The Medicare Payment Advisory Commission is expected to vote against a pay increase for ambulatory surgical centers next month because they don't provide cost data.
Medicare payments to ambulatory surgical centers are probably high enough, MedPAC's staff said at a meeting on Thursday. They found that beneficiaries have reliable access to care and that quality is improving. In addition, ambulatory surgical centers have plenty of access to capital and have experienced strong growth in Medicare revenue—it grew 7.4% from 2017 to 2018.
Those trends led several MedPAC members to conclude that there's no need to increase the conversion factor for ambulatory surgical centers. The conversion factor is a base payment amount that's used to calculate how much Medicare pays providers. It's currently scheduled to go up by 2.8% for 2021, but it doesn't appear necessary based on the findings.
"For the calendar year 2021, Congress should eliminate the update," said Dan Zabinski, a senior analyst for MedPAC.
Eliminating the increase would produce cost savings for Medicare without hurting access to care or the willingness of ambulatory surgical centers to deliver services to Medicare beneficiaries, according to MedPAC's staff.
But there's no way to know for sure how much money ambulatory surgical centers earn from Medicare services. MedPAC staff couldn't calculate profit margins for ambulatory surgical centers because they don't report cost data to the CMS.
"If you won't show us your cost reports, we won't show you an update," said David Grabowski, a MedPAC commissioner and professor of healthcare policy at Harvard Medical School.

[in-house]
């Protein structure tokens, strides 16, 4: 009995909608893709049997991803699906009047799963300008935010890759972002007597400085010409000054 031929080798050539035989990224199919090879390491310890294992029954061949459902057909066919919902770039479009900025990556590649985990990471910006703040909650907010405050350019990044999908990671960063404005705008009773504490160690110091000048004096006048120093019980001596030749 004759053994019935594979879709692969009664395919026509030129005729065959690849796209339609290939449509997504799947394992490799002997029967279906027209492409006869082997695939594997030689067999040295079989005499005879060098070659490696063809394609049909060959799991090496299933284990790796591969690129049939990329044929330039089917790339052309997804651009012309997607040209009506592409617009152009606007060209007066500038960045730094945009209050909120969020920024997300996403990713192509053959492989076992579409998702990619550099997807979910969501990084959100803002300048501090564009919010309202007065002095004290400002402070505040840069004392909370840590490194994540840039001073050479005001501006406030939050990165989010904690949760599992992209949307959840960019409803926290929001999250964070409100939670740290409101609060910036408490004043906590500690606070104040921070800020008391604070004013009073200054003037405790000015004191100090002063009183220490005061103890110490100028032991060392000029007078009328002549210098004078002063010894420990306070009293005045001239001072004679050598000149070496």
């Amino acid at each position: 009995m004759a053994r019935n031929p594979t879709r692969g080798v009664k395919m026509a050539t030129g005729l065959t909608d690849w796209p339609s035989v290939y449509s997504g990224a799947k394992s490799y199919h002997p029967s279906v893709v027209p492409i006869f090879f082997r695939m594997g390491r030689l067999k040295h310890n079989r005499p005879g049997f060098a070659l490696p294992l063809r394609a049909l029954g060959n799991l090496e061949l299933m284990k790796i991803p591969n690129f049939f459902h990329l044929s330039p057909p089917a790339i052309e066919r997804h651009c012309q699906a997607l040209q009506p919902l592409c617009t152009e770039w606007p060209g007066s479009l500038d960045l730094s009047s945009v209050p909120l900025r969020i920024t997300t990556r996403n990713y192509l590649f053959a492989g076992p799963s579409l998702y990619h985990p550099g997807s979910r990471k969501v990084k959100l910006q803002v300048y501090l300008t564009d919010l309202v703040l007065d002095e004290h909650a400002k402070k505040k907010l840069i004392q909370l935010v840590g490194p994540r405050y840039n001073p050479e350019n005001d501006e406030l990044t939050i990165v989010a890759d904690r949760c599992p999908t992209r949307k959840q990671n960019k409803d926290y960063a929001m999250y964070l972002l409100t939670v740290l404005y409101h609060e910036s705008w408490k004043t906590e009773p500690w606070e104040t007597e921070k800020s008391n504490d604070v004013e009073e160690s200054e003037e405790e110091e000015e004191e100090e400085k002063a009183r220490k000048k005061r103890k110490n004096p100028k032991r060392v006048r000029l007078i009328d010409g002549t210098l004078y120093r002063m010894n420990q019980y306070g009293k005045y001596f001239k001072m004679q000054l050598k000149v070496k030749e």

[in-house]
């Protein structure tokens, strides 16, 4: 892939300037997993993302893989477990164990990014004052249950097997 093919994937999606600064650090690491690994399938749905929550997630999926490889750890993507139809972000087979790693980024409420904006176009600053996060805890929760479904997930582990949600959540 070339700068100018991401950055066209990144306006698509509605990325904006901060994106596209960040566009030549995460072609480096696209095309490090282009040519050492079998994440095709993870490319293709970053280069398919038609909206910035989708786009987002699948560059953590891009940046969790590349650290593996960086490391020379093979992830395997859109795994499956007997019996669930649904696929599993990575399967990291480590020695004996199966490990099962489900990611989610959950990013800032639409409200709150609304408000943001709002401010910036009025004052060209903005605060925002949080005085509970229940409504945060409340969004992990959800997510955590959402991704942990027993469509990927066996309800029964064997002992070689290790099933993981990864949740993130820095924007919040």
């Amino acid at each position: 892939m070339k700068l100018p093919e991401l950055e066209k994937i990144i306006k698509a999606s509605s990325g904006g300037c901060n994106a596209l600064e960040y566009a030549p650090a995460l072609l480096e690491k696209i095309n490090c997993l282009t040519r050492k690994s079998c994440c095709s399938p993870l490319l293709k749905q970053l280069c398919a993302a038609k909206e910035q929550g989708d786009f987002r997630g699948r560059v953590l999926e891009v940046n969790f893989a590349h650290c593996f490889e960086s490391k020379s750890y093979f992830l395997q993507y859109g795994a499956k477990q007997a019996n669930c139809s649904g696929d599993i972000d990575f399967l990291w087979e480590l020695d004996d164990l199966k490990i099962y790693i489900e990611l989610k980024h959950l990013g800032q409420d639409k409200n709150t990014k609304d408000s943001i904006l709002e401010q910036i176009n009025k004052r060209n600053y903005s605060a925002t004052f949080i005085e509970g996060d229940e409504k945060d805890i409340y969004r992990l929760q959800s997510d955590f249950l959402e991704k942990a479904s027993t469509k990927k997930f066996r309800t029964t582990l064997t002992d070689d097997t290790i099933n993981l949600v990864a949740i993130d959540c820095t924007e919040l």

The commission can't recommend an update without access to the data they would need to make an informed decision, said Dr. Francis J. Crosson, MedPAC chairman and founder of the Permanente Federation.
Ambulatory surgical centers should be able to submit cost data because other small providers such as hospices already do it, according to Zabinski.
"We remain concerned that (ambulatory surgical centers) don't submit cost data, even though the commission has recommended doing so since 2009," said he said.
HHS Secretary Alex Azar has the authority to require ambulatory surgical centers to submit cost data to the CMS, but he hasn't exercised that power yet, Zabinski said.
Some members of the commission were skeptical of the value of ambulatory surgical centers in the absence of data. Ambulatory surgical centers are often physician-owned. That could give them greater financial incentives to perform additional, unnecessary surgeries.
"I'm really struck that we do not know whether (ambulatory surgical centers) have been a good development or not," said Dana Safran, a MedPAC commissioner and head of measurement for Haven, the healthcare venture formed by Amazon, Berkshire Hathaway and JPMorgan Chase. "Paying a lower price for something you don't need isn't a bargain."